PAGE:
Jessi said...

Jack didn't stop eating in a day, but it sure felt like it! It was more of a gradual eating less and less... until he'd go days with just eating one small container of baby bananas. As for the migraines, Jack does the same thing each and every time he gets one. First, he wakes up and starts puking, then he acts very disoriented (shifting eyes, etc.), then moaning in pain. Last about 12 hours. Poor guy :(

Jon said...

That picture of Jack with the NG tube in May of 2010 broke my heart. He acted so uncomfortable - almost defeated himself. I suppose it's good to never forget even bad times, but that is one I wouldn't mind forgetting. His feeding tube ended up being an awesome thing, even if we felt like failures for having to go that route.

Julia said...

Your entry feels eerily familiar.. Somewhat unlike you we had feeding issues from almost the very start and our hospital stay was extended by 6 weeks waiting for him to drink enough milk.. Unfortunately that day never came and we had no choice but to do the g tube because we weren't allowed to take him home w ng tube.. After coming home feeling went from bad to just horrible and within a month of being home he stopped eating.. He now has an aversion to food.. And general oral stimuli.. He knows when it'd food vs toys abd refuses to open up his mouth and even shakes his head No!!! I hope one day he won't need the tube!! It's been a catch 22!! Love hate relationship!! I hope one day our little guys won't need them but until then it's a must!!! Hope Jack feels better from his migrane soon!! They suck! I know!!! Keep us posted!!!

Jenna said...

Hi Jack
My name is Jenna and i came across your site. You are an amazing, courageous, strong and determined fighter. you are a brave warrior, smilen champ and an inspiration. u are a precious gift and a special earthly angel. You are a super hero, super trooper and a tough cookie. You are full of life, spunk, sunshine, and smiles. You have taught of us what there is to know about life. I was born with a rare life threatening disease, and 13 other diagnosis. http:/www.caringbridge.org/visit/champ291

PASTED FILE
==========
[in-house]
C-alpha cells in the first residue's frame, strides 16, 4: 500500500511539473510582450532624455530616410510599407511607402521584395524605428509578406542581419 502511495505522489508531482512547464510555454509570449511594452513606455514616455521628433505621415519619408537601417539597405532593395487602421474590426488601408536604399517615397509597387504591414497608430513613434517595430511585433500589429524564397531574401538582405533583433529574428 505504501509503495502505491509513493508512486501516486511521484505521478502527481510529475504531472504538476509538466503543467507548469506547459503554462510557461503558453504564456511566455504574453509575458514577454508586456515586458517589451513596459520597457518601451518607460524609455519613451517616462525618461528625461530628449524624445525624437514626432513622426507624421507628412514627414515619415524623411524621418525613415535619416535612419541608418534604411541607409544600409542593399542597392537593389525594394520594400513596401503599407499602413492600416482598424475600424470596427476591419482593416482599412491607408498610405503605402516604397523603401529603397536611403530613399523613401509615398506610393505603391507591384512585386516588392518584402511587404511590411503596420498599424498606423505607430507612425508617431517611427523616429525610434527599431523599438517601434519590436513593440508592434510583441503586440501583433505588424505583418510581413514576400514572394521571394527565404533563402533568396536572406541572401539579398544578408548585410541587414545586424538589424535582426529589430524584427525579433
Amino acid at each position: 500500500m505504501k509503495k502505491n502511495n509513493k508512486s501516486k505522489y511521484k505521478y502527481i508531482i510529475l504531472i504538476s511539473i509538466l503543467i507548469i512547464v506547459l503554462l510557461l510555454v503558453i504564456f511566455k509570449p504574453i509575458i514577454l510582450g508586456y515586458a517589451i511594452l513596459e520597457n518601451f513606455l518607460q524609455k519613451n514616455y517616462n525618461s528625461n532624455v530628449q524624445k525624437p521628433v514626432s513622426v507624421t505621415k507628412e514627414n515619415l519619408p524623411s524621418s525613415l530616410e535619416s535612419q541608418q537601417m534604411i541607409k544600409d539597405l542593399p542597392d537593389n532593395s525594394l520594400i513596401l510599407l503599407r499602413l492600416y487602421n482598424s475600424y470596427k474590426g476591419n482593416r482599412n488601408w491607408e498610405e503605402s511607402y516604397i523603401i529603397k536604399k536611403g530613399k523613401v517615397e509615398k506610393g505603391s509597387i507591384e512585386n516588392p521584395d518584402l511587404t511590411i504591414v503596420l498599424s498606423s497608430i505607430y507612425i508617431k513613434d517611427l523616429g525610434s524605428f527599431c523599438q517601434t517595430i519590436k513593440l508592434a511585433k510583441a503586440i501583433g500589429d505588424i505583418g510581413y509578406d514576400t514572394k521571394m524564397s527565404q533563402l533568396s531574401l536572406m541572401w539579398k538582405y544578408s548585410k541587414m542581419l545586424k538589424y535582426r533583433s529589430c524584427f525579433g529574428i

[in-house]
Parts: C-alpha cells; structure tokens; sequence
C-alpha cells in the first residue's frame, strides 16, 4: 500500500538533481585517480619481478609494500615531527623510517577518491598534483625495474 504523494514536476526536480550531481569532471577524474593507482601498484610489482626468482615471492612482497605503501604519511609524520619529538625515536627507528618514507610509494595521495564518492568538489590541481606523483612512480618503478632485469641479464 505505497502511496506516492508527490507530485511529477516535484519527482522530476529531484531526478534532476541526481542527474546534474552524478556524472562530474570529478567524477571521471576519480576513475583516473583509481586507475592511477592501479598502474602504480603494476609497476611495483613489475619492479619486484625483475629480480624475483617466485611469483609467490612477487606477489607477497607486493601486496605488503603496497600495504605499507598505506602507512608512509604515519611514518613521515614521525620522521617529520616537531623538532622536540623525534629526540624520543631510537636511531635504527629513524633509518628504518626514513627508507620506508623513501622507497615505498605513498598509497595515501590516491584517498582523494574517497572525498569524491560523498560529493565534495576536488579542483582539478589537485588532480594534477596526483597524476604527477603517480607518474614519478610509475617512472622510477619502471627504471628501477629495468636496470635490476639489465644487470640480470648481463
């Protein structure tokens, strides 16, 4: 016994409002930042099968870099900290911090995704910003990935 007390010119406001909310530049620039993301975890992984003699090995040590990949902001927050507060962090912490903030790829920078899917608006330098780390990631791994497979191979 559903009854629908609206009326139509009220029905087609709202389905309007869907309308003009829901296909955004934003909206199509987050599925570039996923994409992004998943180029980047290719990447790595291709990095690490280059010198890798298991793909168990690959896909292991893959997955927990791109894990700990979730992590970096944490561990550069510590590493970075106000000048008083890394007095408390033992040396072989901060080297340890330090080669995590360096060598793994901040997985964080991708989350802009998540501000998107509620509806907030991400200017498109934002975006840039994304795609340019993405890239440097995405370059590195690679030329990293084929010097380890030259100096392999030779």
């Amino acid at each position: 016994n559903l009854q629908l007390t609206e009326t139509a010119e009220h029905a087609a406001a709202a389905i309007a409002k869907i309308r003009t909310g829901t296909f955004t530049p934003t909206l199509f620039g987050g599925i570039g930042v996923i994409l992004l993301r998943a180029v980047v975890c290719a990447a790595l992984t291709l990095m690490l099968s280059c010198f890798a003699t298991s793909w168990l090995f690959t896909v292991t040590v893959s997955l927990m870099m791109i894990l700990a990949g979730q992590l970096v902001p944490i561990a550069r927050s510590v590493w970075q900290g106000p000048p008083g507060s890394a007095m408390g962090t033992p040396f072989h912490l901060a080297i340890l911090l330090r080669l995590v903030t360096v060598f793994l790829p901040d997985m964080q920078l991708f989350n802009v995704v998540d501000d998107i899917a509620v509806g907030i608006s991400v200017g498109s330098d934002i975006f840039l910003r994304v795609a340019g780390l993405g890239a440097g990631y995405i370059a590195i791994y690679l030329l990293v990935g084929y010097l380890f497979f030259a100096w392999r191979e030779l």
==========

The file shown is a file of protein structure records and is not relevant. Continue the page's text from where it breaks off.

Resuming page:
Marcie said...

Just like Angie, I am nervous about feeding issues. If we ever get to that point, I will know to come back to you blog for helpful information. And thank you for posting the picture of the g-tube. In my line of work (social work) we often deal with children with g-tubes but I had never actually seen what one looked like. I always wondered, but never really had any idea.

Are the migraines related to the prematurity?

Jessi said...

Hey Marcie,

We think his migraines are related to his complex medical makeup.. but it's hard to say. His shunts probably play into it.

Dee Lindsay/Mom of preemie 27weeker said...

I have a wonderful tubie baby. She is now 8yrs old and still tubed.. My heart goes out to you and complete understanding. My daughter has issues with eating from her birth of being a preemie. Now she uses it when she is sick and does not eat enough. I am hoping that there will be a day she gets it out but totally ok until that day comes. Good luck with your lil' man

Jessi said...

@dee Lindsay thanks so much for your comment! I always love to hear from people who have already walked our road.

Kaci said...

Feeding issues are one of most difficult things I have battled. Our son Garrett was born at 35 weeks weighing 2 pounds 2 ounces due to severe growth restriction. Like Jack, he ate like a champ in the NICU and we thought 'we have this'. We also fed while he was asleep, fed with distraction, tried everything!! Somehow we kept up with the fight until he was 2, and then we realized the feeding disorder was winning. We had his g-button placed last week. Of course I've read many parents say they should have done it sooner and I am feeling the same way. We put unbelievable amounts of stress on Garrett trying to make him into a normal eater when it just wasn't time for it to happen!

Jessi said...

Kaci,

You are so right - we can't force our little ones to become eaters when it's not their time!

Sean Carter said...

it can be such a rough time, I remember all the worries we had when our child needed a corpak feeding tube to make it through the day. But it worked so well and now we have nothing but joy